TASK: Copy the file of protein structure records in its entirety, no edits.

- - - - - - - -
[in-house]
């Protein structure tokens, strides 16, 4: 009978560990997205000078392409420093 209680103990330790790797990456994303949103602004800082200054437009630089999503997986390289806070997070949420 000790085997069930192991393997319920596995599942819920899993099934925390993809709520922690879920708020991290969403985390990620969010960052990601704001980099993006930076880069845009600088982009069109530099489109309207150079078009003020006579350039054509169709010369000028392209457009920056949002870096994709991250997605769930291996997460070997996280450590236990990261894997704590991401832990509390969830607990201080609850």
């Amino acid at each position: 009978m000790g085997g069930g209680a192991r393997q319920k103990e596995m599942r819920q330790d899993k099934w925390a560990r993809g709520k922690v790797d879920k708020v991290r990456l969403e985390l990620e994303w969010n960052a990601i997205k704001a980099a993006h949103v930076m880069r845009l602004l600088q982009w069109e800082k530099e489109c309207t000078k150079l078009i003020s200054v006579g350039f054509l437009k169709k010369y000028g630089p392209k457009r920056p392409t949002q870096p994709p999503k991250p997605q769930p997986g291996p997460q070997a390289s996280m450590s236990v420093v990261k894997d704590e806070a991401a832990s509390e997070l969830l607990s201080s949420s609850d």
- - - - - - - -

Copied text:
[in-house]
């Protein structure tokens, strides 16, 4: 009978560990997205000078392409420093 209680103990330790790797990456994303949103602004800082200054437009630089999503997986390289806070997070949420 000790085997069930192991393997319920596995599942819920899993099934925390993809709520922690879920708020991290969403985390990620969010960052990601704001980099993006930076880069845009600088982009069109530099489109309207150079078009003020006579350039054509169709010369000028392209457009920056949002870096994709991250997605769930291996997460070997996280450590236990990261894997704590991401832990509390969830607990201080609850």
């Amino acid at each position: 009978m000790g085997g069930g209680a192991r393997q319920k103990e596995m599942r819920q330790d899993k099934w925390a560990r993809g709520k922690v790797d879920k708020v991290r990456l969403e985390l990620e994303w969010n960052a990601i997205k704001a980099a993006h949103v930076m880069r845009l602004l600088q982009w069109e800082k530099e489109c309207t000078k150079l078009i003020s200054v006579g350039f054509l437009k169709k010369y000028g630089p392209k457009r920056p392409t949002q870096p994709p999503k991250p997605q769930p997986g291996p997460q070997a390289s996280m450590s236990v420093v990261k894997d704590e806070a991401a832990s509390e997070l969830l607990s201080s949420s609850d």